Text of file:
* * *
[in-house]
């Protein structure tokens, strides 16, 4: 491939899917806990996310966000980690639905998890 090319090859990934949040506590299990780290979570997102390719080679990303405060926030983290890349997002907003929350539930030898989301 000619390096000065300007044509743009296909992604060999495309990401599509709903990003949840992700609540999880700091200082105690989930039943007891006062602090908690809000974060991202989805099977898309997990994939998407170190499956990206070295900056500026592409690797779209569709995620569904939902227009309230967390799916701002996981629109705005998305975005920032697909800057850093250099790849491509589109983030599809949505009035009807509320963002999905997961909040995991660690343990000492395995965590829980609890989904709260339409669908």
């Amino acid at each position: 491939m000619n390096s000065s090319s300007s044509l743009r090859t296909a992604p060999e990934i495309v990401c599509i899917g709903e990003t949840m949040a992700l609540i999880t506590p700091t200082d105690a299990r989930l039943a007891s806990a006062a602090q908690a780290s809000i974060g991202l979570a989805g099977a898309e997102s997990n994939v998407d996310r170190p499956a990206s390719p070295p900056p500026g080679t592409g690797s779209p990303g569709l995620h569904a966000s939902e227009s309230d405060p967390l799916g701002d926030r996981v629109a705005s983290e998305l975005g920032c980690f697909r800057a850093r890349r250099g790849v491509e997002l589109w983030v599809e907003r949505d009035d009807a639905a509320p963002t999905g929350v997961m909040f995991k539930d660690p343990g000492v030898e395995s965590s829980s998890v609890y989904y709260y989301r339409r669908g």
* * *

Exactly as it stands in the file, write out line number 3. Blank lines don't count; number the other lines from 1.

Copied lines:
């Amino acid at each position: 491939m000619n390096s000065s090319s300007s044509l743009r090859t296909a992604p060999e990934i495309v990401c599509i899917g709903e990003t949840m949040a992700l609540i999880t506590p700091t200082d105690a299990r989930l039943a007891s806990a006062a602090q908690a780290s809000i974060g991202l979570a989805g099977a898309e997102s997990n994939v998407d996310r170190p499956a990206s390719p070295p900056p500026g080679t592409g690797s779209p990303g569709l995620h569904a966000s939902e227009s309230d405060p967390l799916g701002d926030r996981v629109a705005s983290e998305l975005g920032c980690f697909r800057a850093r890349r250099g790849v491509e997002l589109w983030v599809e907003r949505d009035d009807a639905a509320p963002t999905g929350v997961m909040f995991k539930d660690p343990g000492v030898e395995s965590s829980s998890v609890y989904y709260y989301r339409r669908g």